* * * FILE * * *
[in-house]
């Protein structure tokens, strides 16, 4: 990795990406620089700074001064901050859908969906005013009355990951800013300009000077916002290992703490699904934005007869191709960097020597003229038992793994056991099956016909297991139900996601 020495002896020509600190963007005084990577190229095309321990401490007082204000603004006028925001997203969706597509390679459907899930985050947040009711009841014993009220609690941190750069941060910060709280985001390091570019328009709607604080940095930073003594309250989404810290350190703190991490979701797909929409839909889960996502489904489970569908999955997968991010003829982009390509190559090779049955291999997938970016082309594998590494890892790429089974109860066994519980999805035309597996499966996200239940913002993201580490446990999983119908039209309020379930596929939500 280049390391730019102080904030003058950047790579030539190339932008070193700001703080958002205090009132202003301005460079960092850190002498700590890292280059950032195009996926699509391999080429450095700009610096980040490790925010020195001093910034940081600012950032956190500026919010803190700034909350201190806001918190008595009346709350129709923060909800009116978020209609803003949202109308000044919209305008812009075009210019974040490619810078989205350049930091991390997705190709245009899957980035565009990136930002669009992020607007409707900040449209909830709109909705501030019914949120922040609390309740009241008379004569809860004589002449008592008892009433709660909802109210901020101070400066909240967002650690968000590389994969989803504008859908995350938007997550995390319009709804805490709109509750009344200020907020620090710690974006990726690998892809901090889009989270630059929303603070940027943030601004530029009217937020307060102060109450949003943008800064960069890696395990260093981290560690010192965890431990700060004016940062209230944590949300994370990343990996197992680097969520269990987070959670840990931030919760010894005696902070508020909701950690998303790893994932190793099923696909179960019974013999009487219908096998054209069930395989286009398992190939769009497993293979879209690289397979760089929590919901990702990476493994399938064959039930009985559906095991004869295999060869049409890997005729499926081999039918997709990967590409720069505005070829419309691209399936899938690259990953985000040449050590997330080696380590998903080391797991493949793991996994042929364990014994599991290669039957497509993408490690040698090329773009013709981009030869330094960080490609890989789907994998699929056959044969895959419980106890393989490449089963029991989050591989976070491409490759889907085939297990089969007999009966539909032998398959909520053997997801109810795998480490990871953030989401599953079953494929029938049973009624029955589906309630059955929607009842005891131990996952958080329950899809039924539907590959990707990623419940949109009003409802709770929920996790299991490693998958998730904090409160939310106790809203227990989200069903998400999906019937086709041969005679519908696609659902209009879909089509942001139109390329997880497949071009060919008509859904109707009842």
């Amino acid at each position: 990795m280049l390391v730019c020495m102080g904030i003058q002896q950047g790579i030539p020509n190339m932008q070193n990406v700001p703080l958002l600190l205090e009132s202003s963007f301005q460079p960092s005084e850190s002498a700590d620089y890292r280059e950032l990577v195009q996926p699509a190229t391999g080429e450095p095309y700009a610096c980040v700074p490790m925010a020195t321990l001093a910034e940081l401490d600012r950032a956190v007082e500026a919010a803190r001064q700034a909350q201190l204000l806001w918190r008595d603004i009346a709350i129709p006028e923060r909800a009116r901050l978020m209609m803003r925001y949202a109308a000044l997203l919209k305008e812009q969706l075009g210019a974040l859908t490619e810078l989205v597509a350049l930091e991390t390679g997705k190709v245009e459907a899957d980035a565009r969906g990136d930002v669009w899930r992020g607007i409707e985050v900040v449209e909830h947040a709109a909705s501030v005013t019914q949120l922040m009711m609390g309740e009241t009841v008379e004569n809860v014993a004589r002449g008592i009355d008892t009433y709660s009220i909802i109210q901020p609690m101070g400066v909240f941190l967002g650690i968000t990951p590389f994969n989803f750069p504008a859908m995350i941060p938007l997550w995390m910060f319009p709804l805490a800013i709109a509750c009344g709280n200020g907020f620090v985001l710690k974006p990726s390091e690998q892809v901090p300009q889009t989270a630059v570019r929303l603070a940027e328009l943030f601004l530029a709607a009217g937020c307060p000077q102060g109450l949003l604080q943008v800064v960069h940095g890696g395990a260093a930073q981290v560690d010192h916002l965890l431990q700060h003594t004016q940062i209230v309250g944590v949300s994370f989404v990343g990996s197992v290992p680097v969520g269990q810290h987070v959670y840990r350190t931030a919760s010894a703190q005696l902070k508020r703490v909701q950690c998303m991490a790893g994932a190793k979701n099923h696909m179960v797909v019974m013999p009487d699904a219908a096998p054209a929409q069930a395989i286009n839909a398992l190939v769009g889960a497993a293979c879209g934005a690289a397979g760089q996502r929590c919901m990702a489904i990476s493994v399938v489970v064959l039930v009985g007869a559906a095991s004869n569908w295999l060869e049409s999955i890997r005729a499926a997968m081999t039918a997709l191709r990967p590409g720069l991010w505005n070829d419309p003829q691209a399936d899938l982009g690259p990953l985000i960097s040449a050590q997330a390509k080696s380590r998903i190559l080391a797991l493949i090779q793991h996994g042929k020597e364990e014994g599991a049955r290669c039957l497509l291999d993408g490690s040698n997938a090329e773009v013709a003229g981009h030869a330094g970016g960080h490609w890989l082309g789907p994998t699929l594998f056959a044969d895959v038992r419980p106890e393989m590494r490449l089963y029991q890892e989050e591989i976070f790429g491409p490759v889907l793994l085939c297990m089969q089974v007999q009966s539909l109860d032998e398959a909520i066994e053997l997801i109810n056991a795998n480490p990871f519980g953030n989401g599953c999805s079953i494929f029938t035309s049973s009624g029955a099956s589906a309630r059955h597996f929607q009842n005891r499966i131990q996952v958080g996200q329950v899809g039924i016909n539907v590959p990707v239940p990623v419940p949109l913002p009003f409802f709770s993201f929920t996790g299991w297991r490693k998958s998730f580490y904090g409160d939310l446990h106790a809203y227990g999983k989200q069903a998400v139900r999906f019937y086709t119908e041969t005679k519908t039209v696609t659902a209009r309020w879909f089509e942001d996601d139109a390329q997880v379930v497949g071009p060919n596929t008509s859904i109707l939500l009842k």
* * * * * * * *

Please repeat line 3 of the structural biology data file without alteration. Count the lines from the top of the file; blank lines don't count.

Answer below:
């Amino acid at each position: 990795m280049l390391v730019c020495m102080g904030i003058q002896q950047g790579i030539p020509n190339m932008q070193n990406v700001p703080l958002l600190l205090e009132s202003s963007f301005q460079p960092s005084e850190s002498a700590d620089y890292r280059e950032l990577v195009q996926p699509a190229t391999g080429e450095p095309y700009a610096c980040v700074p490790m925010a020195t321990l001093a910034e940081l401490d600012r950032a956190v007082e500026a919010a803190r001064q700034a909350q201190l204000l806001w918190r008595d603004i009346a709350i129709p006028e923060r909800a009116r901050l978020m209609m803003r925001y949202a109308a000044l997203l919209k305008e812009q969706l075009g210019a974040l859908t490619e810078l989205v597509a350049l930091e991390t390679g997705k190709v245009e459907a899957d980035a565009r969906g990136d930002v669009w899930r992020g607007i409707e985050v900040v449209e909830h947040a709109a909705s501030v005013t019914q949120l922040m009711m609390g309740e009241t009841v008379e004569n809860v014993a004589r002449g008592i009355d008892t009433y709660s009220i909802i109210q901020p609690m101070g400066v909240f941190l967002g650690i968000t990951p590389f994969n989803f750069p504008a859908m995350i941060p938007l997550w995390m910060f319009p709804l805490a800013i709109a509750c009344g709280n200020g907020f620090v985001l710690k974006p990726s390091e690998q892809v901090p300009q889009t989270a630059v570019r929303l603070a940027e328009l943030f601004l530029a709607a009217g937020c307060p000077q102060g109450l949003l604080q943008v800064v960069h940095g890696g395990a260093a930073q981290v560690d010192h916002l965890l431990q700060h003594t004016q940062i209230v309250g944590v949300s994370f989404v990343g990996s197992v290992p680097v969520g269990q810290h987070v959670y840990r350190t931030a919760s010894a703190q005696l902070k508020r703490v909701q950690c998303m991490a790893g994932a190793k979701n099923h696909m179960v797909v019974m013999p009487d699904a219908a096998p054209a929409q069930a395989i286009n839909a398992l190939v769009g889960a497993a293979c879209g934005a690289a397979g760089q996502r929590c919901m990702a489904i990476s493994v399938v489970v064959l039930v009985g007869a559906a095991s004869n569908w295999l060869e049409s999955i890997r005729a499926a997968m081999t039918a997709l191709r990967p590409g720069l991010w505005n070829d419309p003829q691209a399936d899938l982009g690259p990953l985000i960097s040449a050590q997330a390509k080696s380590r998903i190559l080391a797991l493949i090779q793991h996994g042929k020597e364990e014994g599991a049955r290669c039957l497509l291999d993408g490690s040698n997938a090329e773009v013709a003229g981009h030869a330094g970016g960080h490609w890989l082309g789907p994998t699929l594998f056959a044969d895959v038992r419980p106890e393989m590494r490449l089963y029991q890892e989050e591989i976070f790429g491409p490759v889907l793994l085939c297990m089969q089974v007999q009966s539909l109860d032998e398959a909520i066994e053997l997801i109810n056991a795998n480490p990871f519980g953030n989401g599953c999805s079953i494929f029938t035309s049973s009624g029955a099956s589906a309630r059955h597996f929607q009842n005891r499966i131990q996952v958080g996200q329950v899809g039924i016909n539907v590959p990707v239940p990623v419940p949109l913002p009003f409802f709770s993201f929920t996790g299991w297991r490693k998958s998730f580490y904090g409160d939310l446990h106790a809203y227990g999983k989200q069903a998400v139900r999906f019937y086709t119908e041969t005679k519908t039209v696609t659902a209009r309020w879909f089509e942001d996601d139109a390329q997880v379930v497949g071009p060919n596929t008509s859904i109707l939500l009842k």